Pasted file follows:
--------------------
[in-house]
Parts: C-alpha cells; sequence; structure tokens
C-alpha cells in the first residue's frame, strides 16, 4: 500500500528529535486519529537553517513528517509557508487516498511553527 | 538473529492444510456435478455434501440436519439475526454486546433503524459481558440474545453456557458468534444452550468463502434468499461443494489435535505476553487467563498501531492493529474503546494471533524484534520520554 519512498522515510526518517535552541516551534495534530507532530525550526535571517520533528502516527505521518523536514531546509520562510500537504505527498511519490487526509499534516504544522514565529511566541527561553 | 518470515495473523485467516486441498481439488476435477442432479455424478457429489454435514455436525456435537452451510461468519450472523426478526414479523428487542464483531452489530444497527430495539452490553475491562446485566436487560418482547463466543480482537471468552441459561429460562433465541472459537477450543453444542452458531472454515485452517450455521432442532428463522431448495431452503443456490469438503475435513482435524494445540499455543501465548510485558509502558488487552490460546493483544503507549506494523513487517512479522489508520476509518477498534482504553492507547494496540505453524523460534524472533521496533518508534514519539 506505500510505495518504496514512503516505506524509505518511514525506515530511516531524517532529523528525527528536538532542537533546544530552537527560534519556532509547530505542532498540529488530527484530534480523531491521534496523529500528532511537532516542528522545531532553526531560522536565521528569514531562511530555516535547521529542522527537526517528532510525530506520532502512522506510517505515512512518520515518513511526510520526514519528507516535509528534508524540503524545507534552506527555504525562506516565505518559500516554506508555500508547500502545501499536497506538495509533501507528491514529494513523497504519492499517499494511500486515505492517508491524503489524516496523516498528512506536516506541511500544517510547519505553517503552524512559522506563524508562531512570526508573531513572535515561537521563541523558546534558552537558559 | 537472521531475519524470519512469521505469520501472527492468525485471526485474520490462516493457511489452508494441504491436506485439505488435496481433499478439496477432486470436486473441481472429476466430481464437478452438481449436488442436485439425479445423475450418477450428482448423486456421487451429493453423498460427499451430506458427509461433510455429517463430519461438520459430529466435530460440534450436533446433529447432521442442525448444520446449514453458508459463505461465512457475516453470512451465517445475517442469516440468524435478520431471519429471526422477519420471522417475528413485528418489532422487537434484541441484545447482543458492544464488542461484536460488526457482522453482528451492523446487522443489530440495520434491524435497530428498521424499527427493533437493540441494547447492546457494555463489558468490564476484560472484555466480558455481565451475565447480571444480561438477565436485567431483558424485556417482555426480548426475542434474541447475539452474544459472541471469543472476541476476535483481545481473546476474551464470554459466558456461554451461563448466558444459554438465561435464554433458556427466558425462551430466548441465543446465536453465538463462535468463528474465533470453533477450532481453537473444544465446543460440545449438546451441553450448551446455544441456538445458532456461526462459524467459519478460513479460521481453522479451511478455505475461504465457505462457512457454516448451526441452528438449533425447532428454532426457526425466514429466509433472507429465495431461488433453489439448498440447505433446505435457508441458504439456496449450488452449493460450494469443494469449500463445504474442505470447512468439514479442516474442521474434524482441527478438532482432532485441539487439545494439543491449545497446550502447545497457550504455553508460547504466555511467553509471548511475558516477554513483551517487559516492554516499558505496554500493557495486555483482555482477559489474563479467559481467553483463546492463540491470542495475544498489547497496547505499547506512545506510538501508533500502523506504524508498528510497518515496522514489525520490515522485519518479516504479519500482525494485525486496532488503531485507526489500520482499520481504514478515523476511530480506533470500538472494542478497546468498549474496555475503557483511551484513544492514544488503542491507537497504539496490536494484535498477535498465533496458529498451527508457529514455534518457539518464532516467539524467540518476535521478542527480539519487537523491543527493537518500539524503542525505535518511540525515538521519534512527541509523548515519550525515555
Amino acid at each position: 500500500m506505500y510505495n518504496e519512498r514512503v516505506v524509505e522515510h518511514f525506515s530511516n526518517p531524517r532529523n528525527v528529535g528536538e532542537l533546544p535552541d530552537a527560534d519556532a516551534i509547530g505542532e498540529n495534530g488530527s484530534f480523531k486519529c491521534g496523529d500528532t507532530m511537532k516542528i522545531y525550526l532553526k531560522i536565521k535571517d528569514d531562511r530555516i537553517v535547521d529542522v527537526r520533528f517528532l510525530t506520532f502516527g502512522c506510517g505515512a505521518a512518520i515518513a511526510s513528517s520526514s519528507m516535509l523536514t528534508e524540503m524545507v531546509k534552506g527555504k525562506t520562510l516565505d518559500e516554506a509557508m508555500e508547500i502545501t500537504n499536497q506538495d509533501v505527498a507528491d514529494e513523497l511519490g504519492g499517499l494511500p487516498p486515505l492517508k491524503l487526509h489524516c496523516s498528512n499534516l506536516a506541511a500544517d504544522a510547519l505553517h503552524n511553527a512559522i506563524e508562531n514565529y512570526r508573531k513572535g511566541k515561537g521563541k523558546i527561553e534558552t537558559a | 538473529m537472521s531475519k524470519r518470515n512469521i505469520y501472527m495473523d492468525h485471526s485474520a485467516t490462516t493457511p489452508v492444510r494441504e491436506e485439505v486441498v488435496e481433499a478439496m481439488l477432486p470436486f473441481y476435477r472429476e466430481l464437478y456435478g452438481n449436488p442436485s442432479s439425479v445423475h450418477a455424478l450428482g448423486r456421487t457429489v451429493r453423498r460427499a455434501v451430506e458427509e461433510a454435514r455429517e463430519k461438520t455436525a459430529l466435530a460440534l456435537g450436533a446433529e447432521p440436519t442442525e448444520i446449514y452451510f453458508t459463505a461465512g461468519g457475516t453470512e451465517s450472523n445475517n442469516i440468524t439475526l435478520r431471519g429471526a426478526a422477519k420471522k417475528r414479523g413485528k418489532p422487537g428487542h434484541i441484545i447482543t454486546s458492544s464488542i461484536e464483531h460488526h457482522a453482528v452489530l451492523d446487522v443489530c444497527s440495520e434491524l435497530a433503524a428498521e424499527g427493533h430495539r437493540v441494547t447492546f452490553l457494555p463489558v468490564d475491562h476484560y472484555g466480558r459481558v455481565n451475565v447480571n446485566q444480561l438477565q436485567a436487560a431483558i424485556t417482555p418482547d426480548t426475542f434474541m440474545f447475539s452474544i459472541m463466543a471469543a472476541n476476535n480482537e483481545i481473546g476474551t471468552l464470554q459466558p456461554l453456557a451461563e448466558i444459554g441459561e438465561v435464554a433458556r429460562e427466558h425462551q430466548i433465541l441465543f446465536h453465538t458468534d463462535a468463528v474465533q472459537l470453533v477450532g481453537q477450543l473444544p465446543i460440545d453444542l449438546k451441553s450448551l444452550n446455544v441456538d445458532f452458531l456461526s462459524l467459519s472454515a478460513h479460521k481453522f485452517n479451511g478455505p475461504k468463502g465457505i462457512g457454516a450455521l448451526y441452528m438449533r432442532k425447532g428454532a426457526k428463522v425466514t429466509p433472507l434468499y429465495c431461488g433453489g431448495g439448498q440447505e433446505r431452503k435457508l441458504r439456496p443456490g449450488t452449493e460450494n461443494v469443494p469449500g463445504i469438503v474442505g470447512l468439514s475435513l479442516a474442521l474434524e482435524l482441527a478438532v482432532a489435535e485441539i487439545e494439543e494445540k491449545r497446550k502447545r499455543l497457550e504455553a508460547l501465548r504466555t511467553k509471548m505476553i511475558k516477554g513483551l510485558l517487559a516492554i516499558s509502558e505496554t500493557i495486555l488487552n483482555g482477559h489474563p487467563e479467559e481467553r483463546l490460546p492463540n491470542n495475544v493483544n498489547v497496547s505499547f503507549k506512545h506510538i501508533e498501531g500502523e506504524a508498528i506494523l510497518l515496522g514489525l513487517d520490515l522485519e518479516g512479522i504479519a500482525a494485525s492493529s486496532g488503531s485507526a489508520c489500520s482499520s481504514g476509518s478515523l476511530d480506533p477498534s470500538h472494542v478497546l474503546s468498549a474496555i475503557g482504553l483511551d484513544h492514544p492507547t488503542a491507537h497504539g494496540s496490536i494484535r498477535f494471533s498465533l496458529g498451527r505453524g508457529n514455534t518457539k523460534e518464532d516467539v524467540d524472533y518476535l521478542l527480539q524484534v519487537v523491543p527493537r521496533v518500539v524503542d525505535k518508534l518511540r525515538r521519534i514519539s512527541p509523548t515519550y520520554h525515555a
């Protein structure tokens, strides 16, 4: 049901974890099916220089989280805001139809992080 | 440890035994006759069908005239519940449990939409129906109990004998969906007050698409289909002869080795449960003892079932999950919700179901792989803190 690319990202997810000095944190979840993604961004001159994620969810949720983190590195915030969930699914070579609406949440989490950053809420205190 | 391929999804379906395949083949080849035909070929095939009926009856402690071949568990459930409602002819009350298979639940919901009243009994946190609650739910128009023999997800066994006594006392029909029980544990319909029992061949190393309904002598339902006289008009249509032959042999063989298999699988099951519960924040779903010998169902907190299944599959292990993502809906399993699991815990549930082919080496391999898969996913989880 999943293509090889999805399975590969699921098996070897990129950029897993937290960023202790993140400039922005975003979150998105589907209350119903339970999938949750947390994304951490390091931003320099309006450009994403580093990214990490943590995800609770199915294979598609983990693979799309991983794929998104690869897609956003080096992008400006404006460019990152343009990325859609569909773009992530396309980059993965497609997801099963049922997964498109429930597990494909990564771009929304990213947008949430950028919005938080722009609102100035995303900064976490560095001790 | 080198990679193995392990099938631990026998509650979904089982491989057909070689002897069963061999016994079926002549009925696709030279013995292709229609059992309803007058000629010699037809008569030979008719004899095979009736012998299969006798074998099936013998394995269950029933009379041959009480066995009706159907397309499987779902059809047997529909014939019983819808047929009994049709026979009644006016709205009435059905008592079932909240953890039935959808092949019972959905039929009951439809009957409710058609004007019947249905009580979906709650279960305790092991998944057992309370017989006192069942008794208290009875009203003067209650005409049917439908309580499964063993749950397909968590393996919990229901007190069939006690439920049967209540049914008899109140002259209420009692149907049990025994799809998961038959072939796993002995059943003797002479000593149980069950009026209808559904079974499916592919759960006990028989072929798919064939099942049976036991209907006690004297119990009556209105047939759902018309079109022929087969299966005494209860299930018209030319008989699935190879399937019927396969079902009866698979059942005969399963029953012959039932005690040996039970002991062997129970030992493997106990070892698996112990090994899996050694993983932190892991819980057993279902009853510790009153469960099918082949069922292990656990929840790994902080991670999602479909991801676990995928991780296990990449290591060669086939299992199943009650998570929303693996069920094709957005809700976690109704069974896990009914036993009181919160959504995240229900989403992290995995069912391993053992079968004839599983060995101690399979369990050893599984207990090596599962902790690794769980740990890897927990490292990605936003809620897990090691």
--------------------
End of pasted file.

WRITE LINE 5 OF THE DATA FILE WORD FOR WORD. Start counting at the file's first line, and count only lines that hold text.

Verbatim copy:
């Protein structure tokens, strides 16, 4: 049901974890099916220089989280805001139809992080 | 440890035994006759069908005239519940449990939409129906109990004998969906007050698409289909002869080795449960003892079932999950919700179901792989803190 690319990202997810000095944190979840993604961004001159994620969810949720983190590195915030969930699914070579609406949440989490950053809420205190 | 391929999804379906395949083949080849035909070929095939009926009856402690071949568990459930409602002819009350298979639940919901009243009994946190609650739910128009023999997800066994006594006392029909029980544990319909029992061949190393309904002598339902006289008009249509032959042999063989298999699988099951519960924040779903010998169902907190299944599959292990993502809906399993699991815990549930082919080496391999898969996913989880 999943293509090889999805399975590969699921098996070897990129950029897993937290960023202790993140400039922005975003979150998105589907209350119903339970999938949750947390994304951490390091931003320099309006450009994403580093990214990490943590995800609770199915294979598609983990693979799309991983794929998104690869897609956003080096992008400006404006460019990152343009990325859609569909773009992530396309980059993965497609997801099963049922997964498109429930597990494909990564771009929304990213947008949430950028919005938080722009609102100035995303900064976490560095001790 | 080198990679193995392990099938631990026998509650979904089982491989057909070689002897069963061999016994079926002549009925696709030279013995292709229609059992309803007058000629010699037809008569030979008719004899095979009736012998299969006798074998099936013998394995269950029933009379041959009480066995009706159907397309499987779902059809047997529909014939019983819808047929009994049709026979009644006016709205009435059905008592079932909240953890039935959808092949019972959905039929009951439809009957409710058609004007019947249905009580979906709650279960305790092991998944057992309370017989006192069942008794208290009875009203003067209650005409049917439908309580499964063993749950397909968590393996919990229901007190069939006690439920049967209540049914008899109140002259209420009692149907049990025994799809998961038959072939796993002995059943003797002479000593149980069950009026209808559904079974499916592919759960006990028989072929798919064939099942049976036991209907006690004297119990009556209105047939759902018309079109022929087969299966005494209860299930018209030319008989699935190879399937019927396969079902009866698979059942005969399963029953012959039932005690040996039970002991062997129970030992493997106990070892698996112990090994899996050694993983932190892991819980057993279902009853510790009153469960099918082949069922292990656990929840790994902080991670999602479909991801676990995928991780296990990449290591060669086939299992199943009650998570929303693996069920094709957005809700976690109704069974896990009914036993009181919160959504995240229900989403992290995995069912391993053992079968004839599983060995101690399979369990050893599984207990090596599962902790690794769980740990890897927990490292990605936003809620897990090691």